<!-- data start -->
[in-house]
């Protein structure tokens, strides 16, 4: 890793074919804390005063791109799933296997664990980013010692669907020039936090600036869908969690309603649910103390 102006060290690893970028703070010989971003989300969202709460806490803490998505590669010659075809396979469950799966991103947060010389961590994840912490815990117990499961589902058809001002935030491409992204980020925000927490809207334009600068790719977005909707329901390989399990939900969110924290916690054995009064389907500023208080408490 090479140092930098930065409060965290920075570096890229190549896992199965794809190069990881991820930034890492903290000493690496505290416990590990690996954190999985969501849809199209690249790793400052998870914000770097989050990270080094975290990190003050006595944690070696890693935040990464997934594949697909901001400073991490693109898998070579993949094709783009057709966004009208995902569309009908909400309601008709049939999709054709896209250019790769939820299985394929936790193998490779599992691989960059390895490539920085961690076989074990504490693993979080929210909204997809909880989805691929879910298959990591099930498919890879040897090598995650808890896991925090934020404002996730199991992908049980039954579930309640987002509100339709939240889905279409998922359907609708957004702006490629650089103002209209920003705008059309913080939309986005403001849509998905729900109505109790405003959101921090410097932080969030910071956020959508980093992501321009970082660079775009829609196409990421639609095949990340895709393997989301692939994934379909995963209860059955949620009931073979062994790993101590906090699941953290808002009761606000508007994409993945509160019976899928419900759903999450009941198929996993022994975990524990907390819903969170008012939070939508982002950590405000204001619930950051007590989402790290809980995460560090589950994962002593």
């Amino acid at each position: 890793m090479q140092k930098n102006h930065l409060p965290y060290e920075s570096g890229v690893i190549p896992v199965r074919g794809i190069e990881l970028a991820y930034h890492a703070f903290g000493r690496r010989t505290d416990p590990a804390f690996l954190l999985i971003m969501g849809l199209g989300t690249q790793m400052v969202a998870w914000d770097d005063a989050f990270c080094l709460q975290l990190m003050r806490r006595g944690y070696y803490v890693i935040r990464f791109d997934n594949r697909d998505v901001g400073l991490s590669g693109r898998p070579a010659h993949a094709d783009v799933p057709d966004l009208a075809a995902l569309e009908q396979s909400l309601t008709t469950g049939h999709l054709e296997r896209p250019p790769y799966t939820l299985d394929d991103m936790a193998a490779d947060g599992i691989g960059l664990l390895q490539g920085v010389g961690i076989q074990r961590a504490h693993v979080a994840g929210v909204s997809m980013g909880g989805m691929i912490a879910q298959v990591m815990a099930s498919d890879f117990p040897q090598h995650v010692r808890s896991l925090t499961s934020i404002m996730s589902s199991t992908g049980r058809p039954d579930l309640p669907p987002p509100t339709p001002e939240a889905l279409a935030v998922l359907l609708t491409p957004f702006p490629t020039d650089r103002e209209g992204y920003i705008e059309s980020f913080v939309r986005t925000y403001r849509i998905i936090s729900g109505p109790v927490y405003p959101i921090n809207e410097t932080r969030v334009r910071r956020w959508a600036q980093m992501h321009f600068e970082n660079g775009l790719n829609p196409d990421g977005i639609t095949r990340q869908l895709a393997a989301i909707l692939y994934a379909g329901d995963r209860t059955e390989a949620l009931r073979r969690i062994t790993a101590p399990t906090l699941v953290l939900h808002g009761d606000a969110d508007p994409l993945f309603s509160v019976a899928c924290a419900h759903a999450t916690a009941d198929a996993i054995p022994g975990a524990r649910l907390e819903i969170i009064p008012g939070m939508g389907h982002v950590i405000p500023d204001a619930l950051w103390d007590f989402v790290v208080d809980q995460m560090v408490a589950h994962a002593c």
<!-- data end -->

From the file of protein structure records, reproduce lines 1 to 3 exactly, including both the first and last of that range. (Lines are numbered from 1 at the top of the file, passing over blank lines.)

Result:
[in-house]
């Protein structure tokens, strides 16, 4: 890793074919804390005063791109799933296997664990980013010692669907020039936090600036869908969690309603649910103390 102006060290690893970028703070010989971003989300969202709460806490803490998505590669010659075809396979469950799966991103947060010389961590994840912490815990117990499961589902058809001002935030491409992204980020925000927490809207334009600068790719977005909707329901390989399990939900969110924290916690054995009064389907500023208080408490 090479140092930098930065409060965290920075570096890229190549896992199965794809190069990881991820930034890492903290000493690496505290416990590990690996954190999985969501849809199209690249790793400052998870914000770097989050990270080094975290990190003050006595944690070696890693935040990464997934594949697909901001400073991490693109898998070579993949094709783009057709966004009208995902569309009908909400309601008709049939999709054709896209250019790769939820299985394929936790193998490779599992691989960059390895490539920085961690076989074990504490693993979080929210909204997809909880989805691929879910298959990591099930498919890879040897090598995650808890896991925090934020404002996730199991992908049980039954579930309640987002509100339709939240889905279409998922359907609708957004702006490629650089103002209209920003705008059309913080939309986005403001849509998905729900109505109790405003959101921090410097932080969030910071956020959508980093992501321009970082660079775009829609196409990421639609095949990340895709393997989301692939994934379909995963209860059955949620009931073979062994790993101590906090699941953290808002009761606000508007994409993945509160019976899928419900759903999450009941198929996993022994975990524990907390819903969170008012939070939508982002950590405000204001619930950051007590989402790290809980995460560090589950994962002593």
């Amino acid at each position: 890793m090479q140092k930098n102006h930065l409060p965290y060290e920075s570096g890229v690893i190549p896992v199965r074919g794809i190069e990881l970028a991820y930034h890492a703070f903290g000493r690496r010989t505290d416990p590990a804390f690996l954190l999985i971003m969501g849809l199209g989300t690249q790793m400052v969202a998870w914000d770097d005063a989050f990270c080094l709460q975290l990190m003050r806490r006595g944690y070696y803490v890693i935040r990464f791109d997934n594949r697909d998505v901001g400073l991490s590669g693109r898998p070579a010659h993949a094709d783009v799933p057709d966004l009208a075809a995902l569309e009908q396979s909400l309601t008709t469950g049939h999709l054709e296997r896209p250019p790769y799966t939820l299985d394929d991103m936790a193998a490779d947060g599992i691989g960059l664990l390895q490539g920085v010389g961690i076989q074990r961590a504490h693993v979080a994840g929210v909204s997809m980013g909880g989805m691929i912490a879910q298959v990591m815990a099930s498919d890879f117990p040897q090598h995650v010692r808890s896991l925090t499961s934020i404002m996730s589902s199991t992908g049980r058809p039954d579930l309640p669907p987002p509100t339709p001002e939240a889905l279409a935030v998922l359907l609708t491409p957004f702006p490629t020039d650089r103002e209209g992204y920003i705008e059309s980020f913080v939309r986005t925000y403001r849509i998905i936090s729900g109505p109790v927490y405003p959101i921090n809207e410097t932080r969030v334009r910071r956020w959508a600036q980093m992501h321009f600068e970082n660079g775009l790719n829609p196409d990421g977005i639609t095949r990340q869908l895709a393997a989301i909707l692939y994934a379909g329901d995963r209860t059955e390989a949620l009931r073979r969690i062994t790993a101590p399990t906090l699941v953290l939900h808002g009761d606000a969110d508007p994409l993945f309603s509160v019976a899928c924290a419900h759903a999450t916690a009941d198929a996993i054995p022994g975990a524990r649910l907390e819903i969170i009064p008012g939070m939508g389907h982002v950590i405000p500023d204001a619930l950051w103390d007590f989402v790290v208080d809980q995460m560090v408490a589950h994962a002593c």